which is something of a triple pun and can be equivalent to "the dot over the
i," the essence of being Jewish" and "even the least significant Jew." Pintel
is derived >from the German Punkt of which Puenkel is a diminutive.

Can anyone here elaborate on this? Any connection with an itinerant salesman?

Michael Bernet, New York

Austria-Czech SIG #Austria-Czech Re: Directory of bamboo cane traders in 1790s Prague #Austria-Czech

MBernet@...
 

In a message dated 1/10/2007 6:36:26 P.M. Eastern Standard Time,
celiamale@... writes:

<< The Prague census of 1792 - 1794 Vol VI/I brings up some very
interesting professions including "Spanisches Rohrhandler" [umlaut *a*
in handler]. I looked this up [assuming it was sugar cane] on the internet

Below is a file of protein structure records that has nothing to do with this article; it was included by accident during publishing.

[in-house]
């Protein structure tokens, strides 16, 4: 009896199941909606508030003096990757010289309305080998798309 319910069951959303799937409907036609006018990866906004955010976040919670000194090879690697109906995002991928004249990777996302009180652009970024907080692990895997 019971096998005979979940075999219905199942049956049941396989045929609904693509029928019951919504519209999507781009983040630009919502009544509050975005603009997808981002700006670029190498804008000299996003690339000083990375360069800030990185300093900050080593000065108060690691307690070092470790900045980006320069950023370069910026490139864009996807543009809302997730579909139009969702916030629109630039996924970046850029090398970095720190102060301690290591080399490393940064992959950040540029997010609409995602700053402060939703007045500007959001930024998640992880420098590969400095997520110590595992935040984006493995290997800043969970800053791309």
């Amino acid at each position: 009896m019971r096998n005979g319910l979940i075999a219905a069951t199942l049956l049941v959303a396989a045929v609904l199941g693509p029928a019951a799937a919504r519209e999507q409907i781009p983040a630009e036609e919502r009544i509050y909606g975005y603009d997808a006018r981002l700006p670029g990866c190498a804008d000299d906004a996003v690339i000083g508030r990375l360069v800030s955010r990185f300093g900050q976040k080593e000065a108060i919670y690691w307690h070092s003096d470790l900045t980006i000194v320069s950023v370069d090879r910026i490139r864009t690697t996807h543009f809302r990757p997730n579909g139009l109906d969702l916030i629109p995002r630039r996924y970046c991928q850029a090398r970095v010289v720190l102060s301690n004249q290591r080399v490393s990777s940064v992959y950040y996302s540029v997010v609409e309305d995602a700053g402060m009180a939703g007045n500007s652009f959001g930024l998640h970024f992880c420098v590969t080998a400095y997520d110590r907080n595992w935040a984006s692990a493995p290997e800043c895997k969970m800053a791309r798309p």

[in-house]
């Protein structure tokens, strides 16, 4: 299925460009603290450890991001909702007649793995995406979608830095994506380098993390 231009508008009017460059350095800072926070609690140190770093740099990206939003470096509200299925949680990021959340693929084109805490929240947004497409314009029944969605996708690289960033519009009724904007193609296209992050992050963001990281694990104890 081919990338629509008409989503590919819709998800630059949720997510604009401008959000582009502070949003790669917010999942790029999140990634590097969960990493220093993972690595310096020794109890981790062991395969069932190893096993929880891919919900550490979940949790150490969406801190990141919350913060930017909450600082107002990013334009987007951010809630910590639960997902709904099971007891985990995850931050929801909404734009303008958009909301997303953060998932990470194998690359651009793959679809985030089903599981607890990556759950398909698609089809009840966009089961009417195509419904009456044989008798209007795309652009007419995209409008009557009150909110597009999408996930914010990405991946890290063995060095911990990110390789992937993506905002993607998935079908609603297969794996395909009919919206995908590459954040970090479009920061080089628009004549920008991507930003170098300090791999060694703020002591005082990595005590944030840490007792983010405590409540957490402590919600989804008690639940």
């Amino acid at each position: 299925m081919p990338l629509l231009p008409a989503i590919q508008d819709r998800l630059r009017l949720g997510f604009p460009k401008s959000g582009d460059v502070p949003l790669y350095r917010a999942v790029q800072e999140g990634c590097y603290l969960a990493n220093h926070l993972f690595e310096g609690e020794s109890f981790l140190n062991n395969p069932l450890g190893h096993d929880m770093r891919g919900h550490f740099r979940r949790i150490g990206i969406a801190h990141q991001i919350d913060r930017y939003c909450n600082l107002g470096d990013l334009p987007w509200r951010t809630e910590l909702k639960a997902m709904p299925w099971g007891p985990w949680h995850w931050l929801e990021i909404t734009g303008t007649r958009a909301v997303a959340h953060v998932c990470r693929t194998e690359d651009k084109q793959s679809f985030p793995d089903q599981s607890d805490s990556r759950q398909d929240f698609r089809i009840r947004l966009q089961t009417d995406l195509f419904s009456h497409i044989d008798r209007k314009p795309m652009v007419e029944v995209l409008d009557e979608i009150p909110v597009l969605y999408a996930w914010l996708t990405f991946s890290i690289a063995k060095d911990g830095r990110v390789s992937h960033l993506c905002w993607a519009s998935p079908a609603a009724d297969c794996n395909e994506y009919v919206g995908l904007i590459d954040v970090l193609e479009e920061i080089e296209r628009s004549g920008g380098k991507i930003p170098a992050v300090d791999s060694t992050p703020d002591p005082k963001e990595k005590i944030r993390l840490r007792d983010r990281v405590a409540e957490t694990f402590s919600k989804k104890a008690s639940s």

and got a "google
whack": _http://www.toninorubattu.it/ita/C1.htm_
(http://www.toninorubattu.it/ita/C1.htm)

<< but to my surprise here it states it is *bamboo* or cane: >>

==It makes sense. The "cane" in sugar stayed behind in the Americas.
All that arrived in Europe was paper-wrapped cones.

==We refer to an object's specific nature, style and origin. Nobody referred
to a stemwinder as an analog watch until digital watches appeared. When did
you last see a bag of sugar marked "cane" -- or "beet" for that matter. What
perhaps mattered more when the product arrived in Europe was its geographic
origin, thus we would have Demerara sugar >from Guyana, Emmenthaler cheese,

==sugar traders traded in sugar and the census takers had no interest in how
their sugar was created. These tradesmen dealt in cane. Perhaps bamboo --
perhaps even some generic non-bamboo cane -- bamboo may have been the
convenient term for the censuses taker to use, whatever the origin.

==How does that apply to genealogy: when trying to understand a word, a
sense, a circumstance, look at it >from all directions -- use, appearance,
history, size, destination -- and all possible variations.

Michael Bernet, New York